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Discussion in 'The Front Parlor' started by lolly_loisides, Apr 19, 2015.
Excellent article, and the comments are equally interesting. I agree that the advent of the giant-size carriage goes wheel in wheel with the rise of giant suburban super-mega stores -- when I was growing up we had two little Main Street grocers with the pre-child-seat small carriages. You couldn't have manipulated a big carriage around their narrow little aisles.
"Cheap: The High Cost of Discount Culture" is a book that's going onto my reading list.
I don't know, I think there's a little more to the culture of using a shopping cart. I think it has a lot to do with encouraging people to do their shopping for the week rather than daily shopping. I know people who live in the UK who shop daily for the evening meal. Here in the US people want to get it done for the week, or even the entire month.
Or a I'm just saying the same thing as the article, only differently. I guess, I feel the article is saying the carts encourage people to eat more food, and I think it makes people shop less often. They aren't filling their plates with more food, they are filling them with food that will last longer
On the other hand, I did take my daughter with me to one of the big wholesale club stores to pick up supplies for work, and she commented on the huge carts and I told her that there was a culture of thinking you were buying your food cheap, but what you were really getting was a bulk lot of food with no nutritional value, that these stores specialized in pre-made, packaged food that made you feel like you were getting a deal at the expense of good, healthy food.
I love the small shopping carts (we shop for the week or two, but it never fills more than the small cart and because of the two layers it keeps things from getting smooshed). However, the shopping carts we have here do not have a child's seat, and my daughter is too young to sit in the cart without a seat.
Although, she is getting old enough to want to PUSH the cart. Which is it's own basket of worms.
I can't remember the last time I actually used a carriage. I shop every other day or so, when I can squeeze it into my work schedule, largely because I don't have a freezer or anywhere to store large amounts of food. And shopping for one, there isn't much point in laying up a big supply of stuff you're liable to get sick of before you've eaten it all. I use the hand baskets if I use a carrying device at all -- with my eyes as bad as they are now I'd be afraid to push a carriage even if I needed one. Some poor soul would get run over and I'd rather not get sued.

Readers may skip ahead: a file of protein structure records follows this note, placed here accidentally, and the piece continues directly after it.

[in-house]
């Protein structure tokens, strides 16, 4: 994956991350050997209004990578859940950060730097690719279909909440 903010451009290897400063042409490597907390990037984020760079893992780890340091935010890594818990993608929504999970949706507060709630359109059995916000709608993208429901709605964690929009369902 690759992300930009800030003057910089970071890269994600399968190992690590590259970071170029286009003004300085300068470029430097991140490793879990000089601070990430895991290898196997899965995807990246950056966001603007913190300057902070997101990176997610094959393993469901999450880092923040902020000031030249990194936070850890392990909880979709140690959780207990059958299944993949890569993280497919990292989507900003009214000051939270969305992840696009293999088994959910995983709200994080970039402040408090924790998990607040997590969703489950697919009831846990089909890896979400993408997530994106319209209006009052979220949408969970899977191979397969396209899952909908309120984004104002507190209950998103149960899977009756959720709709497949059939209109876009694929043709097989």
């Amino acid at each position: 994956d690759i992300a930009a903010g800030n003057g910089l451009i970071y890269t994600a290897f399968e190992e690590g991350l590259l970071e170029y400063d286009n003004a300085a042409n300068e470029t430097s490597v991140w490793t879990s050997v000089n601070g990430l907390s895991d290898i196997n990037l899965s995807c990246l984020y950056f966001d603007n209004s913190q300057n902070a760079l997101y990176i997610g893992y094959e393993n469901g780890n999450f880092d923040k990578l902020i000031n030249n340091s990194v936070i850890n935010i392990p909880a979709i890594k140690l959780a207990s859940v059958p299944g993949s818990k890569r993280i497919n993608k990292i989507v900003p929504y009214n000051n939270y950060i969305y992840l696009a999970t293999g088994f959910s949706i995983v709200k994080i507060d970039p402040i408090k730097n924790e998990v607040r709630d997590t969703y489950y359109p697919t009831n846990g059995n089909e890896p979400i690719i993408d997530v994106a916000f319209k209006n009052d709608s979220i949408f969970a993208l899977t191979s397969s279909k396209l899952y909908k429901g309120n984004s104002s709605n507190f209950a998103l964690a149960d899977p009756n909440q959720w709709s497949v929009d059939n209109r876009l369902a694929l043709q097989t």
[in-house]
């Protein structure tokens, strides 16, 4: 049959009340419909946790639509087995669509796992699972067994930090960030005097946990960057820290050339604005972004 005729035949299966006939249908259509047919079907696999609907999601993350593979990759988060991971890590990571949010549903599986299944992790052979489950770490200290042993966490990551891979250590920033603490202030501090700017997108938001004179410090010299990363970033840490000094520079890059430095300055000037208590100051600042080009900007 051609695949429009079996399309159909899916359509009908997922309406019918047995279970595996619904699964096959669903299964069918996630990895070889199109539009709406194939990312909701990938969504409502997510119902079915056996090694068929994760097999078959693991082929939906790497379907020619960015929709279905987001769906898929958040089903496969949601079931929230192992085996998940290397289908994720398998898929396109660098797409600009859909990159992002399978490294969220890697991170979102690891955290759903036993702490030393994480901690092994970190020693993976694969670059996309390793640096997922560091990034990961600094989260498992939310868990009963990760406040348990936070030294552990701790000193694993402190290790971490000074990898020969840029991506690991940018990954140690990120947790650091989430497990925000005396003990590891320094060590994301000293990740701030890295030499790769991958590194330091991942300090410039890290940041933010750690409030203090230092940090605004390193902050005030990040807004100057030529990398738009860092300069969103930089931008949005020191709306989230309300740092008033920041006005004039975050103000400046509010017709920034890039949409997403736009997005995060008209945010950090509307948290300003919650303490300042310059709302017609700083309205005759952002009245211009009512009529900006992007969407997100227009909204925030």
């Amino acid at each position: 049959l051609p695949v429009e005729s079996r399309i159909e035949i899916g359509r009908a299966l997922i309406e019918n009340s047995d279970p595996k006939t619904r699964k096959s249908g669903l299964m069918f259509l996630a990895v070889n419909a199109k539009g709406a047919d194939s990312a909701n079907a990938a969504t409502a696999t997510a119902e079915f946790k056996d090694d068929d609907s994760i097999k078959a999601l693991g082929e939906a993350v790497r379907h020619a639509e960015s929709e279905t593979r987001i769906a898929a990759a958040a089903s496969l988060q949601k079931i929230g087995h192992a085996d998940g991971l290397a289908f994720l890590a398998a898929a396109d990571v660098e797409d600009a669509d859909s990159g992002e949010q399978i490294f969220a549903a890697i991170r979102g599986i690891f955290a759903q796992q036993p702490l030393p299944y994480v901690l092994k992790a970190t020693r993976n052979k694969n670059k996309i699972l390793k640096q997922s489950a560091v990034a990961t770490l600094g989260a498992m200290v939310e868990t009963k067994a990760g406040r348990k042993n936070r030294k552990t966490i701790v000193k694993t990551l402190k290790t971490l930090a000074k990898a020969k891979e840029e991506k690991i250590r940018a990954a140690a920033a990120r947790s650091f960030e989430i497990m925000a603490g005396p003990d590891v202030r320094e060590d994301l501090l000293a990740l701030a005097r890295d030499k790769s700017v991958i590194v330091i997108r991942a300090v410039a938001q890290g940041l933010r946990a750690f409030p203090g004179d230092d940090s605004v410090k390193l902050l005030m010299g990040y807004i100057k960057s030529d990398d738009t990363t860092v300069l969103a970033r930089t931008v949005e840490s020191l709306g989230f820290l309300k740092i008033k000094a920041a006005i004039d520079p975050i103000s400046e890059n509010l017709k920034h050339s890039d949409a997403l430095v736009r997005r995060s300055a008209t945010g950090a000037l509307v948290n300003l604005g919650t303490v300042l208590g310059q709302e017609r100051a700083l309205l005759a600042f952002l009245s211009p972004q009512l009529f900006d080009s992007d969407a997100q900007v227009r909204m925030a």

My mother used to like to go to the Sams Club, but I couldn't handle it. I was shell-shocked for a week.
I think it's a cultural thing how often you shop. I grew up almost an hour away from a full grocery store after our local store closed. My parents shopped once a week or every two weeks.
We now live 5 minutes from a grocery store, but old habits die hard. I can really see the difference between myself and my husband. If we run out of toothpaste he buys a tube, I buy four. We have an upright freezer. I have enough canned goods on hand to feed us for at least three weeks in the case of a power outage.
We lived in a big city with numerous grocery stores, but my mom would do a once a month trip where she would go to a sort of pre-Sam's Club called Barney's--sort of like a huge Aldi's, pretty much all canned goods in a big warehouse--and stock up on canned food for the month, which we would store in a pantry-ish locker in the basement. We'd do weekly grocery shopping for fresh food and milk, although I think she would do monthly shopping for meat which she'd wrap and store in the big freezer we had in the basement.